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Green-winged Macaw

Ara chloropterus
Conservation Status: 
Least Concern (though still protected by CITES and other international treaties)
Central and South America
Broad range of habitats. Humid, lowland forest, including tropical forests, mangrove swamps, riparian woodlands, and savannas.
Green-winged macaws have large beaks capable of applying up to 1,000 pounds per square inch of force. Both the upper and lower beak can open separately, and they possess attached muscles that provide additional biting force. The beak is composed of bone with a thin layer of keratin on top, providing the necessary rigidity to withstand such force without breaking. While the upper layers of keratin may occasionally crack, they are replaced by fresh keratin from lower layers. Green-winged macaws feed on nuts, fruits, berries, and leaves, and they can supplement their mineral and sodium intake by consuming clay.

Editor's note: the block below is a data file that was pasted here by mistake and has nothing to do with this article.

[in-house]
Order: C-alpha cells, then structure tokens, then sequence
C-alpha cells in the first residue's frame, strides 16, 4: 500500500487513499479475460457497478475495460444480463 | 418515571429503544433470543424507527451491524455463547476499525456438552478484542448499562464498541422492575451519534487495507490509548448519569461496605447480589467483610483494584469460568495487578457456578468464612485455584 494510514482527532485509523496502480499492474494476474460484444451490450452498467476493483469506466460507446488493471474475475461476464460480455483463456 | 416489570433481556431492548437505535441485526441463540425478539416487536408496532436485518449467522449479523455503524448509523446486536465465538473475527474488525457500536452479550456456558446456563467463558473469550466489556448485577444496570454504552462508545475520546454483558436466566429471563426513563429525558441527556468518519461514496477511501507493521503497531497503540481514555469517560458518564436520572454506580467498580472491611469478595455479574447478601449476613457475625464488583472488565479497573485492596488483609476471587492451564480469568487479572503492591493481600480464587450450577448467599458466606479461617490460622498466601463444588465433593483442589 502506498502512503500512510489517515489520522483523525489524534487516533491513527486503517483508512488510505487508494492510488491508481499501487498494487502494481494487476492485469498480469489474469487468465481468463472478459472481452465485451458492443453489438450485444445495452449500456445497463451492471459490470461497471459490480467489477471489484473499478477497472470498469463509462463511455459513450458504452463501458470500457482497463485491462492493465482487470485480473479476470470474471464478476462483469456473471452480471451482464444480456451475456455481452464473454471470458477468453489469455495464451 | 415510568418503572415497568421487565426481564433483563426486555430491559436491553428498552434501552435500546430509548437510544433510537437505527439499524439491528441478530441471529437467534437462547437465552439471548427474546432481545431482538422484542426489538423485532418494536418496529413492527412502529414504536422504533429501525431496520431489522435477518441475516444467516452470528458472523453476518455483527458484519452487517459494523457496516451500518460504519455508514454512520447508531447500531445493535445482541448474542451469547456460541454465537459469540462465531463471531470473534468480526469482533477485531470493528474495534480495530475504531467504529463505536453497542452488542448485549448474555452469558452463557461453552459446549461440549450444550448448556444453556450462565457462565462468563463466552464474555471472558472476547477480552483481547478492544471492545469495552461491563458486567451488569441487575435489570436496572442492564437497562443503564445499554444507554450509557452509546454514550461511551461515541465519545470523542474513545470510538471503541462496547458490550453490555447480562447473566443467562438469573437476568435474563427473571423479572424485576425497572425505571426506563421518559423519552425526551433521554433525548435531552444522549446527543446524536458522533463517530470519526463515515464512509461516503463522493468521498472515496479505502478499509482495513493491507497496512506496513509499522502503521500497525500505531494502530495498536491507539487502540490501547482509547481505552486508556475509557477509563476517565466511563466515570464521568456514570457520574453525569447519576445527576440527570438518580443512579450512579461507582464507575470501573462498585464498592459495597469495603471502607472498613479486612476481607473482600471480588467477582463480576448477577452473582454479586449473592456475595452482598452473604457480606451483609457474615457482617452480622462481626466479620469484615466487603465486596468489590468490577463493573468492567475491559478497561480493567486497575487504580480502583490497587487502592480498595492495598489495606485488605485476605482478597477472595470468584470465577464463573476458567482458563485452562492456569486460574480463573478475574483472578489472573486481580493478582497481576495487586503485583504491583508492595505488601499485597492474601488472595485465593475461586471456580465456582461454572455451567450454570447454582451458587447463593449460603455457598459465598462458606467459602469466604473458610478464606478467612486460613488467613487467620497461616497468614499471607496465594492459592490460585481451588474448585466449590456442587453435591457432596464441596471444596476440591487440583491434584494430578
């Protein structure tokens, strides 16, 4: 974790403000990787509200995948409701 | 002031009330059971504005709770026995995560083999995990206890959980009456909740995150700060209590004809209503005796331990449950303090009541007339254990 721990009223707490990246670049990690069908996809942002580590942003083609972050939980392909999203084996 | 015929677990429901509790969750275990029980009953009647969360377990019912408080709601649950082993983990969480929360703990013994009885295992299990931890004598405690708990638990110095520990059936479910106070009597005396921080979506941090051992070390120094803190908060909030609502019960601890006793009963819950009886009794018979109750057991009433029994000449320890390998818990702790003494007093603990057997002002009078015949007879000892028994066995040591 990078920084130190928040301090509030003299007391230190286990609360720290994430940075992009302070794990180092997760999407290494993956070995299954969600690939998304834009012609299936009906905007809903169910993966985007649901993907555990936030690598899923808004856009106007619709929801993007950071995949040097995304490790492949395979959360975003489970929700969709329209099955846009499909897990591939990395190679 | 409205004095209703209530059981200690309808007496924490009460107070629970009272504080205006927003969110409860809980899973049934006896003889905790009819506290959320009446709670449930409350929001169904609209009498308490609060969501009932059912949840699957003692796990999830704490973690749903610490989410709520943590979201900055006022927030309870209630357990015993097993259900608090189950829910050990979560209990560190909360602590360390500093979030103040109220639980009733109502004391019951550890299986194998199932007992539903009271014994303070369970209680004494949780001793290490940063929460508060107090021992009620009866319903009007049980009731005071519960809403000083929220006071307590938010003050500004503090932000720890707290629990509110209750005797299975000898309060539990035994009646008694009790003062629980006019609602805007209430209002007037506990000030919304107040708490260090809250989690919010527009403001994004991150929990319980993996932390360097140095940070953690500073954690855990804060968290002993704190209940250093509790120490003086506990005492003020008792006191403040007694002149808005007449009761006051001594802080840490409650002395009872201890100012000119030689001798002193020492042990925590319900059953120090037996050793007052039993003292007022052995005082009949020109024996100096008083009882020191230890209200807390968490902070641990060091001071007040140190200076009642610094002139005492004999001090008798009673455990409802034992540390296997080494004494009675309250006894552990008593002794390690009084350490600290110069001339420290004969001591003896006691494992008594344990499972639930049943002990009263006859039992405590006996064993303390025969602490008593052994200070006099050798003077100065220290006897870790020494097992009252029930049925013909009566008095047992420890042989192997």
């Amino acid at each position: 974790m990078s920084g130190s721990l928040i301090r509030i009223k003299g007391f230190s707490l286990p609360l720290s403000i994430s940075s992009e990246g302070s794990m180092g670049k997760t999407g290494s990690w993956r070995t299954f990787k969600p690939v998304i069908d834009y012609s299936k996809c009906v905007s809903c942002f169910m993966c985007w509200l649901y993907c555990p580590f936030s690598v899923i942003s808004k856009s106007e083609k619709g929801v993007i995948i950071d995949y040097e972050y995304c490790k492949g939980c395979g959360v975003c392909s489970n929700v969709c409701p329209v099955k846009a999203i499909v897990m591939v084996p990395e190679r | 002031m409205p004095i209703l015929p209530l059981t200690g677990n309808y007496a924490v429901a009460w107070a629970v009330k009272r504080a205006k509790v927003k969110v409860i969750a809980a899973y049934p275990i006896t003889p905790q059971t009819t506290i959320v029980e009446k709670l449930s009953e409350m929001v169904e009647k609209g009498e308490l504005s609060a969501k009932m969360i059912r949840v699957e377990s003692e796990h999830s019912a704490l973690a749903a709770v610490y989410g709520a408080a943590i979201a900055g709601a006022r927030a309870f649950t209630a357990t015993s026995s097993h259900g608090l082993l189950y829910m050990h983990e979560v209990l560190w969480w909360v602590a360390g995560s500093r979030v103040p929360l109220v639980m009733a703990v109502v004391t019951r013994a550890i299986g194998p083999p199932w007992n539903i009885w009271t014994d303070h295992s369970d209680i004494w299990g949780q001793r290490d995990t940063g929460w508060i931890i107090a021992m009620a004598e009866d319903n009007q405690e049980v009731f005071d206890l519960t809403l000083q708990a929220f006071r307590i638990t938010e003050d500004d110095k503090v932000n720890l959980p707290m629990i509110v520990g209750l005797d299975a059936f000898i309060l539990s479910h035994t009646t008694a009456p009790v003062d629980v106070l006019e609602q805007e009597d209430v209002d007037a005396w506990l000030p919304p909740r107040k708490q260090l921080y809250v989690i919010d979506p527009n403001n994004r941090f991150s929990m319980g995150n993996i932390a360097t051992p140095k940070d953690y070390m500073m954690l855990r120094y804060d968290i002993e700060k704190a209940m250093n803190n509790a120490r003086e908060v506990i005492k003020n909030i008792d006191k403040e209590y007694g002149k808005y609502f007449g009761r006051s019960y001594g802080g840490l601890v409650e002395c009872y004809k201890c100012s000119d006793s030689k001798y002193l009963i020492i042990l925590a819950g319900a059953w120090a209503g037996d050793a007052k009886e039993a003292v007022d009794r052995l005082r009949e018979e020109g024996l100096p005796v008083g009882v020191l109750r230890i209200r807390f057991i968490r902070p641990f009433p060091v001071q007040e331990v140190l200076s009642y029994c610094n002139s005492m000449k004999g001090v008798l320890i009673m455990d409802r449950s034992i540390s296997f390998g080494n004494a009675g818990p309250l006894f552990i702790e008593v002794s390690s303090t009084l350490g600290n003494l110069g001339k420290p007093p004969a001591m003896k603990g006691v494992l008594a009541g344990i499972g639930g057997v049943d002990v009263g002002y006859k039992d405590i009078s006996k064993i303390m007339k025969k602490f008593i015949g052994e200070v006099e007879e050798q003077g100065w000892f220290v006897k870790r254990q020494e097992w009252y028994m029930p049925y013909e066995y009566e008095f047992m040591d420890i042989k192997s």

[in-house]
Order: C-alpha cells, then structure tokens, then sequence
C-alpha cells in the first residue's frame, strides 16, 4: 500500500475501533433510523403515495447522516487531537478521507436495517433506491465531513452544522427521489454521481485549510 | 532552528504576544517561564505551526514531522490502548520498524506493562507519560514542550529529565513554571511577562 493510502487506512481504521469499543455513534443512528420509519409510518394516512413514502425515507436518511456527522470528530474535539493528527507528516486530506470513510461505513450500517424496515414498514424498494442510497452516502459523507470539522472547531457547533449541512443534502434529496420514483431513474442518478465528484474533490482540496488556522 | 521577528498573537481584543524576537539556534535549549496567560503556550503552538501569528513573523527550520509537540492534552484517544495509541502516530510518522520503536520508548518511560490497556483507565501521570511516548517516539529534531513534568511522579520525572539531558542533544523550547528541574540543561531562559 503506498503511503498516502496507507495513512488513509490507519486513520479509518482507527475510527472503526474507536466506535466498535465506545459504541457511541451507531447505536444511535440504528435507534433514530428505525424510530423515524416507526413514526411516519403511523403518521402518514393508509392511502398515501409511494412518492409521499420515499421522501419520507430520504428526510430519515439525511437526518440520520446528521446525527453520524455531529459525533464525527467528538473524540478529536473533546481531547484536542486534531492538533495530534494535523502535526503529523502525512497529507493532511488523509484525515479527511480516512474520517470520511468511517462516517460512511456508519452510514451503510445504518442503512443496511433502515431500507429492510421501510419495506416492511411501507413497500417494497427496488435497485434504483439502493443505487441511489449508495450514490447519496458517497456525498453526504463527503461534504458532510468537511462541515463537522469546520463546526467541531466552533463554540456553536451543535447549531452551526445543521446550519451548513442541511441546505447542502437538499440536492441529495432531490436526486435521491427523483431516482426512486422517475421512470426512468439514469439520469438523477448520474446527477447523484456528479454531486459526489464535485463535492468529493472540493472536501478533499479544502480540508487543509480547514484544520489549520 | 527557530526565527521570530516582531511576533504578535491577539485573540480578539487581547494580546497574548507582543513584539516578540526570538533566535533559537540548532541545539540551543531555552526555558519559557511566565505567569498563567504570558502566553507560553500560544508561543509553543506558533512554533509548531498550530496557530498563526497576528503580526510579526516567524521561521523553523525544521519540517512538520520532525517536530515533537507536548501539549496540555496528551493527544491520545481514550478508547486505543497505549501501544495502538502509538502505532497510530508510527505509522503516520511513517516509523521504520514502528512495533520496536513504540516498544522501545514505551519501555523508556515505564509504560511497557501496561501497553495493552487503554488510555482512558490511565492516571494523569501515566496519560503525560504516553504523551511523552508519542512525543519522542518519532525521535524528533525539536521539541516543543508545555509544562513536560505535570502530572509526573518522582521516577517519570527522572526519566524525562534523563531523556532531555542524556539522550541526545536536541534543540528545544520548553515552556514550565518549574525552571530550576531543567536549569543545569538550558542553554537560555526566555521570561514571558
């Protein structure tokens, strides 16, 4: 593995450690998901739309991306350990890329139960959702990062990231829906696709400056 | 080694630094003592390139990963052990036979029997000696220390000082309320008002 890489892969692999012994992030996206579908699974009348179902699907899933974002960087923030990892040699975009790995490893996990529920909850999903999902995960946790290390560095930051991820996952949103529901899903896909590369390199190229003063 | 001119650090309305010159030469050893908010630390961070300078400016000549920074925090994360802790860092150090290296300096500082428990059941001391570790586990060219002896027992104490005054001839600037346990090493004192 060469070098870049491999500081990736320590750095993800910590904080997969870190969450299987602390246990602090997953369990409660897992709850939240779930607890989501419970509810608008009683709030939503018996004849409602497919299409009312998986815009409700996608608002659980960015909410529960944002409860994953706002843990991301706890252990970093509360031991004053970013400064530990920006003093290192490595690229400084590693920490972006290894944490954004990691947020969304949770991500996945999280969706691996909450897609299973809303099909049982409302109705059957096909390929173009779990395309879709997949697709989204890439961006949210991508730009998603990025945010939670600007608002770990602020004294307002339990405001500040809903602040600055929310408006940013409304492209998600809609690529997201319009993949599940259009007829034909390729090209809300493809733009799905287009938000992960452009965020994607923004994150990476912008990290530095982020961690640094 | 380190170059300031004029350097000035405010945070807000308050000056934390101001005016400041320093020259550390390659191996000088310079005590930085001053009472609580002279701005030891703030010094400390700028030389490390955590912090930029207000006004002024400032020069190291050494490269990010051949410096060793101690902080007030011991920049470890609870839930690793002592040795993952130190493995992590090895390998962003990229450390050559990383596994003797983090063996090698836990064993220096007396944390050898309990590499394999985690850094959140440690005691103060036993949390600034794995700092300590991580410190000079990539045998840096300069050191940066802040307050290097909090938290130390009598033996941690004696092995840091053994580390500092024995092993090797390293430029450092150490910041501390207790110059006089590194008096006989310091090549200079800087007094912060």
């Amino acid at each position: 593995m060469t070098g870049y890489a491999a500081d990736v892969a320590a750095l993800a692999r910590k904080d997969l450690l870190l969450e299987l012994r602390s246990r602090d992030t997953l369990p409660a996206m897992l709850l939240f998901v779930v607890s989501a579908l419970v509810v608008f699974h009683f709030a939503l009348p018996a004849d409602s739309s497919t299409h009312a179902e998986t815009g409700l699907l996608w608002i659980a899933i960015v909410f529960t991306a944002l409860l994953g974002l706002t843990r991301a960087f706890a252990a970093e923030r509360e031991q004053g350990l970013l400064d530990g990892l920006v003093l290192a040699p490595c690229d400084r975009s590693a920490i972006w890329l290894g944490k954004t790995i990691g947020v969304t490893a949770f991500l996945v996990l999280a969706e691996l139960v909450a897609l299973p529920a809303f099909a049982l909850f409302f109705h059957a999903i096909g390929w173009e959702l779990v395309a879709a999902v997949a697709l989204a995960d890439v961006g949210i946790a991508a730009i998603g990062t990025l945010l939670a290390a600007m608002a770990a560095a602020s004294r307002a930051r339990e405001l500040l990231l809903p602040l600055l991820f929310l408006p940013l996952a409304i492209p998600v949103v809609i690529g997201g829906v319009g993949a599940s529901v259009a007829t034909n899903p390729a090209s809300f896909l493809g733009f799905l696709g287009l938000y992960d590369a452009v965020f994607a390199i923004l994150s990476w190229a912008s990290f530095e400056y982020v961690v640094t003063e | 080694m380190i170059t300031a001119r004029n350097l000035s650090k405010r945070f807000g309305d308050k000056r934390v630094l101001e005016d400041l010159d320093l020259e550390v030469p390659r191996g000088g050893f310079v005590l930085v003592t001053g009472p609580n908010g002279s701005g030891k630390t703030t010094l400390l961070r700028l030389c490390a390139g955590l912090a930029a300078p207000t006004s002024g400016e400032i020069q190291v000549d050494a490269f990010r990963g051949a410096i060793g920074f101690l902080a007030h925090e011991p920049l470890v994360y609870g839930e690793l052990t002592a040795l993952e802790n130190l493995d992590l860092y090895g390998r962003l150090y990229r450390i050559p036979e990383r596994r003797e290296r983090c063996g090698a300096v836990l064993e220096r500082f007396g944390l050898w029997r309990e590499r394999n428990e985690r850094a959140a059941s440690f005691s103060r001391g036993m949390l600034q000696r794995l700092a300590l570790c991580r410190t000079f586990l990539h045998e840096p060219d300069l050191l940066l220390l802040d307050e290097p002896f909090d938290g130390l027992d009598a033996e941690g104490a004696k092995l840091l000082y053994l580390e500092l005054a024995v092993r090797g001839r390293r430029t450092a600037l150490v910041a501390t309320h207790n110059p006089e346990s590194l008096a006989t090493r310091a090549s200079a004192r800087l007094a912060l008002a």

They possess four toes on each foot arranged with two forward and two backward. This foot structure, known as "zygodactyl," is more suitable for climbing on branches compared to the three forward, one backward arrangement found in many other bird species. Additionally, macaws can use their feet to hold fruit and nuts while eating. As messy eaters, macaws play an important role in seed dispersal, as fruit and nut trees often grow from the dropped leftover food of a macaw flock.
Sexual maturity is typically reached around 3 to 4 years of age. Green-winged macaws are monogamous and mate for life. They construct nests in tree hollows positioned as high as possible to avoid predators. The female lays 2 to 4 eggs per clutch, and incubation, lasting approximately 25 days, is solely performed by the female. Juveniles remain with both parents for around 3 months, during which time they learn how to feed and fly.
They travel in large flocks, moving between foraging spots and following the seasonal abundance of various fruits and nuts. Green-winged macaws are capable of flying at speeds of up to 55 km/h! Like all macaws, they have a bare patch of skin on their face, which serves to exchange heat with the environment.
Green-winged macaws have a maximum lifespan of 80 to 100 years.